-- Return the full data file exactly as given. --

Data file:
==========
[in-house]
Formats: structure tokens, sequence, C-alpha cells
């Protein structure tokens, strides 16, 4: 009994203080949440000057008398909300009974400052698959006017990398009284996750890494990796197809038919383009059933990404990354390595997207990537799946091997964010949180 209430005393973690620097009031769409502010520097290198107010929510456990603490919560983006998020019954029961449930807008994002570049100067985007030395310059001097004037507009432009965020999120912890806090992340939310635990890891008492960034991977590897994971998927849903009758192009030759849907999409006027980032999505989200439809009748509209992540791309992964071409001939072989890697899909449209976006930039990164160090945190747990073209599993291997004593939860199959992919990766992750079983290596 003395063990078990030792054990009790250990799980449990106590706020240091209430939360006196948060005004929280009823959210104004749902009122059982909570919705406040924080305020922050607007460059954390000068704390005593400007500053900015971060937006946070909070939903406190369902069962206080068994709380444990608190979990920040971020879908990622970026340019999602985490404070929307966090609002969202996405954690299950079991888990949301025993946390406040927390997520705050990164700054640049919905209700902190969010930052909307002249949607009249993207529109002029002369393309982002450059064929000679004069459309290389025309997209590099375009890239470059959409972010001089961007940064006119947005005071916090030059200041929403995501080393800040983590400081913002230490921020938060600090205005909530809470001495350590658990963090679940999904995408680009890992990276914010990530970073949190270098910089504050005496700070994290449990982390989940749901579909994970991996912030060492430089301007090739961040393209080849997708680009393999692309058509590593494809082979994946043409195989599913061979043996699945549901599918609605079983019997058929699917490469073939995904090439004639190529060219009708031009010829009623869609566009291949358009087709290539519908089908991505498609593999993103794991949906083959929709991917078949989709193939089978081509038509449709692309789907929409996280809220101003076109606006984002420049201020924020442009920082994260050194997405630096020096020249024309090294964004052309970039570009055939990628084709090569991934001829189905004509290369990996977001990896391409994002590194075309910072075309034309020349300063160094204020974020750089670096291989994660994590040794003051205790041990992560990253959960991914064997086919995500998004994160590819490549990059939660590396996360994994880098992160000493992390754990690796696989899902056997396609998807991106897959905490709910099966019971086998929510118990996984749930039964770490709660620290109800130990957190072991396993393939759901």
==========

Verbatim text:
[in-house]
Formats: structure tokens, sequence, C-alpha cells
């Protein structure tokens, strides 16, 4: 009994203080949440000057008398909300009974400052698959006017990398009284996750890494990796197809038919383009059933990404990354390595997207990537799946091997964010949180 209430005393973690620097009031769409502010520097290198107010929510456990603490919560983006998020019954029961449930807008994002570049100067985007030395310059001097004037507009432009965020999120912890806090992340939310635990890891008492960034991977590897994971998927849903009758192009030759849907999409006027980032999505989200439809009748509209992540791309992964071409001939072989890697899909449209976006930039990164160090945190747990073209599993291997004593939860199959992919990766992750079983290596 003395063990078990030792054990009790250990799980449990106590706020240091209430939360006196948060005004929280009823959210104004749902009122059982909570919705406040924080305020922050607007460059954390000068704390005593400007500053900015971060937006946070909070939903406190369902069962206080068994709380444990608190979990920040971020879908990622970026340019999602985490404070929307966090609002969202996405954690299950079991888990949301025993946390406040927390997520705050990164700054640049919905209700902190969010930052909307002249949607009249993207529109002029002369393309982002450059064929000679004069459309290389025309997209590099375009890239470059959409972010001089961007940064006119947005005071916090030059200041929403995501080393800040983590400081913002230490921020938060600090205005909530809470001495350590658990963090679940999904995408680009890992990276914010990530970073949190270098910089504050005496700070994290449990982390989940749901579909994970991996912030060492430089301007090739961040393209080849997708680009393999692309058509590593494809082979994946043409195989599913061979043996699945549901599918609605079983019997058929699917490469073939995904090439004639190529060219009708031009010829009623869609566009291949358009087709290539519908089908991505498609593999993103794991949906083959929709991917078949989709193939089978081509038509449709692309789907929409996280809220101003076109606006984002420049201020924020442009920082994260050194997405630096020096020249024309090294964004052309970039570009055939990628084709090569991934001829189905004509290369990996977001990896391409994002590194075309910072075309034309020349300063160094204020974020750089670096291989994660994590040794003051205790041990992560990253959960991914064997086919995500998004994160590819490549990059939660590396996360994994880098992160000493992390754990690796696989899902056997396609998807991106897959905490709910099966019971086998929510118990996984749930039964770490709660620290109800130990957190072991396993393939759901």